Poster or Presentation Title

The Effect of Personality Traits on Unique Responses to Cyberbullying

Location

Virtual | Room 3

Access Type

Campus Access Only

Presentation Type

Oral Presentation

Start Date

7-4-2021 2:30 PM

End Date

7-4-2021 2:45 PM

Department

Psychology

Abstract

This study's focus is to analyze whether personality traits are a factor in how people respond to acts of cyberbullying; specifically, actively doing something to stop the cyberbullying, actively retaliating to the cyberbully, or being passive in their response. The study administered online questionnaires to undergraduate students, including the HEXACO to analyze personality traits and the Cyberbullying Questionnaire to analyze how participants were likely to respond in a simulated cyberbullying scenario. The research study proposed three hypotheses. It was expected those who actively stopped the bully would report characteristics associated with scores high in Honesty/Humility, Conscientiousness, Openness, Emotionality, and low in Extraversion. The second hypothesis expected those who actively retaliated to the bully would report characteristics associated with scores high in Extraversion, low in Honesty/Humility, Agreeableness, and Conscientiousness. The third hypothesis expected those who were passive in response would report characteristics associated with scores high in Agreeableness, Openness, and low in Emotionality. This research study can be applied to future investigations in researching the interactions between personality traits and cyberbullying behaviors more specifically, providing more information on how personality traits may influence people’s choices of how to respond when they view others being cyberbullied on social media.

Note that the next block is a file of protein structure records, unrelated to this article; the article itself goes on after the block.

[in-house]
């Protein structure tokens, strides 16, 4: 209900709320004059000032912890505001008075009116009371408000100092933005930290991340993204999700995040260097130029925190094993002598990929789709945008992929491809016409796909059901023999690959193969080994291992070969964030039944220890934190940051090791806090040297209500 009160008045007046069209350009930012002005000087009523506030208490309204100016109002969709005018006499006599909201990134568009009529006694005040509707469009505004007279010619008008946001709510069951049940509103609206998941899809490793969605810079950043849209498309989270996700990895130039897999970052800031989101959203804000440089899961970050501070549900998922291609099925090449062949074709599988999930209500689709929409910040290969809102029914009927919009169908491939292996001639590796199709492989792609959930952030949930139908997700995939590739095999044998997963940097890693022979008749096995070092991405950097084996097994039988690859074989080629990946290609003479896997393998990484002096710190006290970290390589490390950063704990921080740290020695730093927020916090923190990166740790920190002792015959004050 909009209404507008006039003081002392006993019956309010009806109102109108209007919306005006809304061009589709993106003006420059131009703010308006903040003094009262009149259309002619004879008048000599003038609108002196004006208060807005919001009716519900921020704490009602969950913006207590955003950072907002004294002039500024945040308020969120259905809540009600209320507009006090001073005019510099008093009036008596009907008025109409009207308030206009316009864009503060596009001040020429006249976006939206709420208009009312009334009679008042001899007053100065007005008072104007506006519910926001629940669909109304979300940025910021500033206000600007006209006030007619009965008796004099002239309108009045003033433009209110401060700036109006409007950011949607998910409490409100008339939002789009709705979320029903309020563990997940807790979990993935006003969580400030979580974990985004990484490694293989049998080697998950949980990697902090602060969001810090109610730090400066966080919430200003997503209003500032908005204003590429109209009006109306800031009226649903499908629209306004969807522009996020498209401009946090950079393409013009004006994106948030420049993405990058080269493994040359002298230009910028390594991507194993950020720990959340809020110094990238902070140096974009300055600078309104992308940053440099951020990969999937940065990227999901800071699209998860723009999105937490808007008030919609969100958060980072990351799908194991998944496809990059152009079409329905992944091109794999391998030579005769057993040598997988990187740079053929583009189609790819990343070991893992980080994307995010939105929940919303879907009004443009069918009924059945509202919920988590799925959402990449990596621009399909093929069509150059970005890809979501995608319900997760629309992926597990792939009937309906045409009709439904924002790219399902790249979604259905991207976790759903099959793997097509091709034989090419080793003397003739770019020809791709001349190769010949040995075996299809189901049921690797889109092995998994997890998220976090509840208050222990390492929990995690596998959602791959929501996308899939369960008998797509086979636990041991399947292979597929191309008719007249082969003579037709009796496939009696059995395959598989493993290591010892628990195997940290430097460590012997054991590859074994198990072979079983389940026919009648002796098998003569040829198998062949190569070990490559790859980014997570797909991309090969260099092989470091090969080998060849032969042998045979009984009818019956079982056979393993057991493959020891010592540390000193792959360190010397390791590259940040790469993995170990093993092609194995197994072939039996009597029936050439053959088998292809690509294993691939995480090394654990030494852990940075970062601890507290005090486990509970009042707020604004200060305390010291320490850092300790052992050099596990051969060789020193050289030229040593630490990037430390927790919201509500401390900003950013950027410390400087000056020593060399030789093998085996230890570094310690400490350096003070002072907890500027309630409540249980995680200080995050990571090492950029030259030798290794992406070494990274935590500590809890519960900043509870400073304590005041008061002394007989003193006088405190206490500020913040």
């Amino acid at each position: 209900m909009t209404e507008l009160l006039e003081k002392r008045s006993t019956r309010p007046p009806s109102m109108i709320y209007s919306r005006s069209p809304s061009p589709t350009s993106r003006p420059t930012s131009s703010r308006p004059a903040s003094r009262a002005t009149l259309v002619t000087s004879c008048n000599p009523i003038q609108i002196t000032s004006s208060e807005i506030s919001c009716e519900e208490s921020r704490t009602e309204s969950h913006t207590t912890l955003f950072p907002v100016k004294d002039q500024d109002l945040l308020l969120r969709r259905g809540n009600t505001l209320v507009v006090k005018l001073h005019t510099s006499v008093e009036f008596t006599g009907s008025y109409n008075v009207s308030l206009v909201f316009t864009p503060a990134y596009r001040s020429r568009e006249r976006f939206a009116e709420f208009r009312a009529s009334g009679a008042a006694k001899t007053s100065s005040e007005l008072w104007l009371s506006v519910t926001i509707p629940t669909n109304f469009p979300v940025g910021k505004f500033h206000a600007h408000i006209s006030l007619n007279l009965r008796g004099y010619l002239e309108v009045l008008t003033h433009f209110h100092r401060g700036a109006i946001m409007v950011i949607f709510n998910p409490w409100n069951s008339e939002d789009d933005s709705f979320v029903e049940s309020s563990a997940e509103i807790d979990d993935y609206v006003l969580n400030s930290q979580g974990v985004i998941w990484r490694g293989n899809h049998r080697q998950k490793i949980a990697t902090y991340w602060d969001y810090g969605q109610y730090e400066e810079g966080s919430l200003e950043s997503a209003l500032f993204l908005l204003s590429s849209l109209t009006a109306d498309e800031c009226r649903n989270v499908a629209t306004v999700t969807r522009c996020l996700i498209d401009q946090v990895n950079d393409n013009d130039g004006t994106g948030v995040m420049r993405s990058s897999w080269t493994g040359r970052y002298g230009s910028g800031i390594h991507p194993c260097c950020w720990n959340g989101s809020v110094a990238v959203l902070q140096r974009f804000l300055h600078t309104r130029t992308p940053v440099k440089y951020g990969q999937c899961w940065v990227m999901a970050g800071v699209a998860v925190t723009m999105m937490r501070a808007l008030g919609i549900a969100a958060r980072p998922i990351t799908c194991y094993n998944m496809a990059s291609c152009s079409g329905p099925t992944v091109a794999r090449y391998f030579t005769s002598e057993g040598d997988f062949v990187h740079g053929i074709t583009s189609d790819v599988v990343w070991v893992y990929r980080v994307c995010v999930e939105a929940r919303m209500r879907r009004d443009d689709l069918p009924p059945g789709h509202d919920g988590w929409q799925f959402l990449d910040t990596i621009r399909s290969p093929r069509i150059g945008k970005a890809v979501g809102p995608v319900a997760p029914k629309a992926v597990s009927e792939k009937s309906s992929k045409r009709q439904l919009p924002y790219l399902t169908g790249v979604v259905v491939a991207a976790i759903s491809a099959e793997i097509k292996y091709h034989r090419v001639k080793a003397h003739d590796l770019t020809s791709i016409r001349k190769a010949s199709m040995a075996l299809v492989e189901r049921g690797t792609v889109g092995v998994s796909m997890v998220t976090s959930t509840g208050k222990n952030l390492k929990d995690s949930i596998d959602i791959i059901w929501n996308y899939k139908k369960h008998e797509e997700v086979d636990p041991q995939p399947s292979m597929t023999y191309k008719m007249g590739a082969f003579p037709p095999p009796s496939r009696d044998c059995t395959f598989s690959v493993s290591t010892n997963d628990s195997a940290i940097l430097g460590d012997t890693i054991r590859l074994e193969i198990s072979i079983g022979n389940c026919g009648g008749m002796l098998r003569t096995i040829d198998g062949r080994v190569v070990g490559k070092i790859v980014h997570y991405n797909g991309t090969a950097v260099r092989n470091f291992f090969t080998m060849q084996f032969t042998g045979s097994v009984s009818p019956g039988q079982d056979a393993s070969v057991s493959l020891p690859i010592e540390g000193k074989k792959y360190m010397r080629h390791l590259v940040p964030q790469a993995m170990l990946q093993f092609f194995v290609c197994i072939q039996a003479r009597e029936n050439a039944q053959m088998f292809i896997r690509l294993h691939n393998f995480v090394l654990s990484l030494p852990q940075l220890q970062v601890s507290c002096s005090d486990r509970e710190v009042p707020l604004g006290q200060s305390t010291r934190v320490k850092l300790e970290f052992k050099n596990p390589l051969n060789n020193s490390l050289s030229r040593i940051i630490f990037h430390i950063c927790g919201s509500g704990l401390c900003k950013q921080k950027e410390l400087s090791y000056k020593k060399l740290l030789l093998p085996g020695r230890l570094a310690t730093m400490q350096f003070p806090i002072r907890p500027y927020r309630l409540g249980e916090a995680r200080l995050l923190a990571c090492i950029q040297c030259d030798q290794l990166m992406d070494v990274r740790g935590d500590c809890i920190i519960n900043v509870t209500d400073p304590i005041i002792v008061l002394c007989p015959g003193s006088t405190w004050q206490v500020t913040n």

Faculty Mentor(s)

Dr. Alisha Marciano

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Apr 7th, 2:30 PM Apr 7th, 2:45 PM

The Effect of Personality Traits on Unique Responses to Cyberbullying

Virtual | Room 3

This study's focus is to analyze whether personality traits are a factor in how people respond to acts of cyberbullying; specifically, actively doing something to stop the cyberbullying, actively retaliating to the cyberbully, or being passive in their response. The study administered online questionnaires to undergraduate students, including the HEXACO to analyze personality traits and the Cyberbullying Questionnaire to analyze how participants were likely to respond in a simulated cyberbullying scenario. The research study proposed three hypotheses. It was expected those who actively stopped the bully would report characteristics associated with scores high in Honesty/Humility, Conscientiousness, Openness, Emotionality, and low in Extraversion. The second hypothesis expected those who actively retaliated to the bully would report characteristics associated with scores high in Extraversion, low in Honesty/Humility, Agreeableness, and Conscientiousness. The third hypothesis expected those who were passive in response would report characteristics associated with scores high in Agreeableness, Openness, and low in Emotionality. This research study can be applied to future investigations in researching the interactions between personality traits and cyberbullying behaviors more specifically, providing more information on how personality traits may influence people’s choices of how to respond when they view others being cyberbullied on social media.